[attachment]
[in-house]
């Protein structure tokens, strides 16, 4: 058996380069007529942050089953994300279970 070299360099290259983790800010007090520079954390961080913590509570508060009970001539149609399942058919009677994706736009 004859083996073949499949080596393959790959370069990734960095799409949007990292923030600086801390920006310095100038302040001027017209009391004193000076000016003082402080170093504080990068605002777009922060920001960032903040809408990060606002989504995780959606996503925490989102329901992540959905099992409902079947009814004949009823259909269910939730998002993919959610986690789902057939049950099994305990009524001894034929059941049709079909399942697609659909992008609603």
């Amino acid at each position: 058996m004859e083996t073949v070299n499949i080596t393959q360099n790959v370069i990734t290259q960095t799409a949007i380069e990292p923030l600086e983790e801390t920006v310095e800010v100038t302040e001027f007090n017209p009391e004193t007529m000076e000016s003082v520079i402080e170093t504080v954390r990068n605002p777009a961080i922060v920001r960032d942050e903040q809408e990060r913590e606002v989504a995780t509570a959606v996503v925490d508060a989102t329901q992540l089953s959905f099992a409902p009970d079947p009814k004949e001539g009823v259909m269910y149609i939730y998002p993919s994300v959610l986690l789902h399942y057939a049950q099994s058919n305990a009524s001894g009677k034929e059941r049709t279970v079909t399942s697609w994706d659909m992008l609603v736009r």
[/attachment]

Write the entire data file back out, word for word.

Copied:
[in-house]
């Protein structure tokens, strides 16, 4: 058996380069007529942050089953994300279970 070299360099290259983790800010007090520079954390961080913590509570508060009970001539149609399942058919009677994706736009 004859083996073949499949080596393959790959370069990734960095799409949007990292923030600086801390920006310095100038302040001027017209009391004193000076000016003082402080170093504080990068605002777009922060920001960032903040809408990060606002989504995780959606996503925490989102329901992540959905099992409902079947009814004949009823259909269910939730998002993919959610986690789902057939049950099994305990009524001894034929059941049709079909399942697609659909992008609603």
């Amino acid at each position: 058996m004859e083996t073949v070299n499949i080596t393959q360099n790959v370069i990734t290259q960095t799409a949007i380069e990292p923030l600086e983790e801390t920006v310095e800010v100038t302040e001027f007090n017209p009391e004193t007529m000076e000016s003082v520079i402080e170093t504080v954390r990068n605002p777009a961080i922060v920001r960032d942050e903040q809408e990060r913590e606002v989504a995780t509570a959606v996503v925490d508060a989102t329901q992540l089953s959905f099992a409902p009970d079947p009814k004949e001539g009823v259909m269910y149609i939730y998002p993919s994300v959610l986690l789902h399942y057939a049950q099994s058919n305990a009524s001894g009677k034929e059941r049709t279970v079909t399942s697609w994706d659909m992008l609603v736009r």